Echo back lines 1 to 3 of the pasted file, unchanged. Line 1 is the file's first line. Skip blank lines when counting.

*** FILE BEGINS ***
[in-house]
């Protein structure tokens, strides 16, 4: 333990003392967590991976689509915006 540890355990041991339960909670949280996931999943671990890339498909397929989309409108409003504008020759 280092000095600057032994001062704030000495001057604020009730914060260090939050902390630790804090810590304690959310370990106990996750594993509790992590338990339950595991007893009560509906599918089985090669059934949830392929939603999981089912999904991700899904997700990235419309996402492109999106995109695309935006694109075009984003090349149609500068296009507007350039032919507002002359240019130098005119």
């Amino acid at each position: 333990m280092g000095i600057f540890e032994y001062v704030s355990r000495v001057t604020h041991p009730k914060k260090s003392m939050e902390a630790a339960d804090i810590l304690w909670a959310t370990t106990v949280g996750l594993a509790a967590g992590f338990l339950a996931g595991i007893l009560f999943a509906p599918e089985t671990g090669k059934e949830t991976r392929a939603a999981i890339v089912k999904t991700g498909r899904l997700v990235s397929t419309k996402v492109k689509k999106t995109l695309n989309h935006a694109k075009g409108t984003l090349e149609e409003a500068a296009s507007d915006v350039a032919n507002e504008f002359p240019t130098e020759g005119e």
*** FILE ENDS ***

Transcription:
[in-house]
């Protein structure tokens, strides 16, 4: 333990003392967590991976689509915006 540890355990041991339960909670949280996931999943671990890339498909397929989309409108409003504008020759 280092000095600057032994001062704030000495001057604020009730914060260090939050902390630790804090810590304690959310370990106990996750594993509790992590338990339950595991007893009560509906599918089985090669059934949830392929939603999981089912999904991700899904997700990235419309996402492109999106995109695309935006694109075009984003090349149609500068296009507007350039032919507002002359240019130098005119």
């Amino acid at each position: 333990m280092g000095i600057f540890e032994y001062v704030s355990r000495v001057t604020h041991p009730k914060k260090s003392m939050e902390a630790a339960d804090i810590l304690w909670a959310t370990t106990v949280g996750l594993a509790a967590g992590f338990l339950a996931g595991i007893l009560f999943a509906p599918e089985t671990g090669k059934e949830t991976r392929a939603a999981i890339v089912k999904t991700g498909r899904l997700v990235s397929t419309k996402v492109k689509k999106t995109l695309n989309h935006a694109k075009g409108t984003l090349e149609e409003a500068a296009s507007d915006v350039a032919n507002e504008f002359p240019t130098e020759g005119e």